Saturday, 4 December 2021

What are vāsanās and how do they work?

A friend wrote to me asking whether the following is ‘a reasonable terse description of the meaning of the term vāsanā’:

vāsanā: an inclination, which has been imprinted through one’s past actions and experiences, to desire having a particular or type of experience
This article is adapted from the reply I wrote to this friend.

Friday, 26 November 2021

The Ramaṇa mahāvākya: ‘நான் நான்’ (nāṉ nāṉ) or ‘अहम् अहम्’ (aham aham), ‘I am I’

I have recently been trying to complete a detailed explanation about the song Āṉma-Viddai that I began to write more than two years ago but never had time to complete, so if it is Bhagavan’s will I hope to be able to post that here within the next few weeks. In the meanwhile, since the teaching ‘நான் நான்’ (nāṉ nāṉ) or ‘अहम् अहम्’ (aham aham), ‘I am I’, is such a fundamental and central principle of his teachings, but one that is sadly so overlooked and neglected due to a widespread misinterpretation of it and a consequent failure to recognise its profound significance, I decided to post this extract from the explanation I have written for verse 2 of Āṉma-Viddai:

Thursday, 18 November 2021

Appaḷa Pāṭṭu (The Appaḷam Song): Tamil text, transliteration, translation and explanation

Bhagavan lived mostly in Virupaksha Cave on the eastern slopes of Arunachala from 1899 till sometime around the middle of 1916, when he moved higher up to Skandasramam. A few months before this move, in about January 1916, his mother, Aṙagammaḷ, came to live with him, and it was during the brief period when she lived with him in Virupaksha Cave that he composed this song, அப்பளப் பாட்டு (Appaḷa-p-Pāṭṭu), ‘The Appaḷam Song’. One of the most detailed accounts of how he came to compose this song is what has been recorded by Suri Nagamma in Letter 102 of Letters from Ramanasramam (2006 edition, pages 208-11), but in brief the story is as follows:

Tuesday, 7 September 2021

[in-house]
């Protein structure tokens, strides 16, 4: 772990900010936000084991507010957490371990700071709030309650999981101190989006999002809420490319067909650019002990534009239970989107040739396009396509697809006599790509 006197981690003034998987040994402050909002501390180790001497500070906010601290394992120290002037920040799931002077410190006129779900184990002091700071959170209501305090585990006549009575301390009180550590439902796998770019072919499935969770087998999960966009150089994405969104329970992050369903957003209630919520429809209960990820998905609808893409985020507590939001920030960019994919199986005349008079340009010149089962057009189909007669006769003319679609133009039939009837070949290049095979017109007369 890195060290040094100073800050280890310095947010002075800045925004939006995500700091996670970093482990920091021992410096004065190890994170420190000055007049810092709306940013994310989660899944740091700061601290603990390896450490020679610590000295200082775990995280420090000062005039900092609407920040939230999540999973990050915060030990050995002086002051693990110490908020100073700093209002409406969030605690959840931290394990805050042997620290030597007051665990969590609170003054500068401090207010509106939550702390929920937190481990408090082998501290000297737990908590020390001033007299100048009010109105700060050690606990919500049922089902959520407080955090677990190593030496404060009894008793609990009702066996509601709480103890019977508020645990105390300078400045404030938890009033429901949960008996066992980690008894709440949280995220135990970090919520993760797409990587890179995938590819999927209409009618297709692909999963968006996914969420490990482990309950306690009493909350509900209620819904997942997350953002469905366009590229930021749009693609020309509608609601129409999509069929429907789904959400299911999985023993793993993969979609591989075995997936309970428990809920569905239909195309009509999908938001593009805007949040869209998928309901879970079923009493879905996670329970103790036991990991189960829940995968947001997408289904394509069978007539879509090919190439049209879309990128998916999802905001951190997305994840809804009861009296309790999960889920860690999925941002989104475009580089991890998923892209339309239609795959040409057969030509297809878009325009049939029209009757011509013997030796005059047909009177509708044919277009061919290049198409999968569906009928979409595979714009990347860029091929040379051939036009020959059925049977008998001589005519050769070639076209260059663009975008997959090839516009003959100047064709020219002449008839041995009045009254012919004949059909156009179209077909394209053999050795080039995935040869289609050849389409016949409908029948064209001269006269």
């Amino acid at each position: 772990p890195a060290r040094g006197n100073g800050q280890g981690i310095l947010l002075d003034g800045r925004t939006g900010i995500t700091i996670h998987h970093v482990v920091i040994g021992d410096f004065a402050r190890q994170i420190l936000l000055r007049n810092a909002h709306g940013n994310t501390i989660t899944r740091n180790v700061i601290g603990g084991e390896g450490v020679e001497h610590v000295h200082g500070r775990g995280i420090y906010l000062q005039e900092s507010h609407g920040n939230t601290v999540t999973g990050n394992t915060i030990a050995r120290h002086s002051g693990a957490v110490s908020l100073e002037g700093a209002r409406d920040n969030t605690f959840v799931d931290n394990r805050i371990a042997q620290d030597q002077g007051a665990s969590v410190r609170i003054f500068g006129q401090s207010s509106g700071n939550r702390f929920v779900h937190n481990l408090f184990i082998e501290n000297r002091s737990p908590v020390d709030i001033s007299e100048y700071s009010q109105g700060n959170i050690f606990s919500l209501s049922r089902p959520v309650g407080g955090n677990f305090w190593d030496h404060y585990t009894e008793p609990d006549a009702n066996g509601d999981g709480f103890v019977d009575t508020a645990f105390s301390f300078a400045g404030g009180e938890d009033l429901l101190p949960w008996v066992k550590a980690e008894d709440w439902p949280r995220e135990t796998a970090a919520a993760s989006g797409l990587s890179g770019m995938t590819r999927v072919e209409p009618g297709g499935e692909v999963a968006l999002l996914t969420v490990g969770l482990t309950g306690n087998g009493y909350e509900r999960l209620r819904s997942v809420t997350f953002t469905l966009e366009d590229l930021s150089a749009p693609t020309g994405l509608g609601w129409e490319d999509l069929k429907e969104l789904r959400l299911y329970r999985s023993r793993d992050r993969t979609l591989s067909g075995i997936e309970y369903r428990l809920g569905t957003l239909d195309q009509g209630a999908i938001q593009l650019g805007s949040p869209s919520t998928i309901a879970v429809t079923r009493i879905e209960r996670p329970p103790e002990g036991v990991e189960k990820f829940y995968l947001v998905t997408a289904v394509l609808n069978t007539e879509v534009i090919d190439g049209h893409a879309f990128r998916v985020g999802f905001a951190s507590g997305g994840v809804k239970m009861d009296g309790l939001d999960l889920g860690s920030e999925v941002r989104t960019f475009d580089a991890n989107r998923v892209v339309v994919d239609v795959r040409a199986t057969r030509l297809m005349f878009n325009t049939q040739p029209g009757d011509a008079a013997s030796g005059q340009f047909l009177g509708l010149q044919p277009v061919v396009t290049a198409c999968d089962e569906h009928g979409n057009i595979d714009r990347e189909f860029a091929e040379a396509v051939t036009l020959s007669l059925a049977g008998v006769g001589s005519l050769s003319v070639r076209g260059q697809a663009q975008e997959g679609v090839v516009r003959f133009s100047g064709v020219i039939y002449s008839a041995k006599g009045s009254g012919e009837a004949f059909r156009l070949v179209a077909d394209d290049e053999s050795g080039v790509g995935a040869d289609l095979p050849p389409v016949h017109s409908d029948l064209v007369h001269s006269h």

Other people seem to be real because we seem to be a person

A friend asked me, ‘As we believe there is only one dreamer so why is it that when this dreamer awakens all don’t awaken?’, in reply to which I wrote:

Sunday, 29 August 2021

Is anything other than ourself intrinsically existent?

A friend wrote to me:

Thank you very much for all your contributions to elucidate Bhagavan’s teachings. One of the points (or implications?) of the teachings that confuses me the most is the statement that the world that I’m so sure exists independently of ‘me’ is exactly a dream (yes, the difficulty is "exactly", or maybe "literally"?). In fact, strangely, that statement didn’t shock me too much in the sense that I naturally had some acceptance for it the first time I heard about it. However, after much thinking (although I know that one can’t intellectually figure this thing out), I still can’t figure out how one can reject the following alternative hypothesis. Please help explain if you find some time. Sorry for the English because I’m not a native speaker.

Thursday, 5 August 2021

We abide as ourself only to the extent to which we attend to ourself alone

A friend wrote to me today:

When I abide in the self an intense nose pressure comes out. On previous paths this has happened with a chest pressure then a nose pressure which have both released. Now this nose pressure is getting stronger and stronger the more I abide in the self. Has Ramana talked about anything like this happening? Any advice?
In reply to this I wrote:

Monday, 12 July 2021

Freedom, surrender and clinging fast to ‘I am’

This brief article is adapted from a reply I wrote to a friend today.